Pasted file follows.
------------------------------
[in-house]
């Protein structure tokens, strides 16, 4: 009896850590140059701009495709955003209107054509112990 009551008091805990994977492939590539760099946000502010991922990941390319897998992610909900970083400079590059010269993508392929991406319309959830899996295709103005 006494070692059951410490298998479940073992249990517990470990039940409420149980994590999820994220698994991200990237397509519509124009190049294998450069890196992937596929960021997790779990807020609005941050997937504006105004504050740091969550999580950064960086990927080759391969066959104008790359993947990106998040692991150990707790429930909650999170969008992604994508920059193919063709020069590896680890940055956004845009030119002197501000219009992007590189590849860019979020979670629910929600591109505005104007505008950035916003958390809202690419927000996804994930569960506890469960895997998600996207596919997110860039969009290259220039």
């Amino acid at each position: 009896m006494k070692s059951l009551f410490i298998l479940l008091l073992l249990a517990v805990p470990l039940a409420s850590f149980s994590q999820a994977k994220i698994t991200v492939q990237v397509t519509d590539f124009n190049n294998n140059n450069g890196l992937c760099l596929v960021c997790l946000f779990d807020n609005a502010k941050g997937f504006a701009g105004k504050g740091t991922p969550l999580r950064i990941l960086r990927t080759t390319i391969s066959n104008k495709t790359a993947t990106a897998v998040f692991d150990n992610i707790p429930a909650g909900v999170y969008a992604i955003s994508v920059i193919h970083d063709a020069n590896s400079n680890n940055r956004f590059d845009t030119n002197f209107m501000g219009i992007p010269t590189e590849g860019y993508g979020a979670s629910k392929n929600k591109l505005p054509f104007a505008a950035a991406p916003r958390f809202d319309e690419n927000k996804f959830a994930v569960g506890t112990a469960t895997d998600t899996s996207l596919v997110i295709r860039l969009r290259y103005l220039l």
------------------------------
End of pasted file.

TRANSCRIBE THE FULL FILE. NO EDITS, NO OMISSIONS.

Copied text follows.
[in-house]
């Protein structure tokens, strides 16, 4: 009896850590140059701009495709955003209107054509112990 009551008091805990994977492939590539760099946000502010991922990941390319897998992610909900970083400079590059010269993508392929991406319309959830899996295709103005 006494070692059951410490298998479940073992249990517990470990039940409420149980994590999820994220698994991200990237397509519509124009190049294998450069890196992937596929960021997790779990807020609005941050997937504006105004504050740091969550999580950064960086990927080759391969066959104008790359993947990106998040692991150990707790429930909650999170969008992604994508920059193919063709020069590896680890940055956004845009030119002197501000219009992007590189590849860019979020979670629910929600591109505005104007505008950035916003958390809202690419927000996804994930569960506890469960895997998600996207596919997110860039969009290259220039």
């Amino acid at each position: 009896m006494k070692s059951l009551f410490i298998l479940l008091l073992l249990a517990v805990p470990l039940a409420s850590f149980s994590q999820a994977k994220i698994t991200v492939q990237v397509t519509d590539f124009n190049n294998n140059n450069g890196l992937c760099l596929v960021c997790l946000f779990d807020n609005a502010k941050g997937f504006a701009g105004k504050g740091t991922p969550l999580r950064i990941l960086r990927t080759t390319i391969s066959n104008k495709t790359a993947t990106a897998v998040f692991d150990n992610i707790p429930a909650g909900v999170y969008a992604i955003s994508v920059i193919h970083d063709a020069n590896s400079n680890n940055r956004f590059d845009t030119n002197f209107m501000g219009i992007p010269t590189e590849g860019y993508g979020a979670s629910k392929n929600k591109l505005p054509f104007a505008a950035a991406p916003r958390f809202d319309e690419n927000k996804f959830a994930v569960g506890t112990a469960t895997d998600t899996s996207l596919v997110i295709r860039l969009r290259y103005l220039l």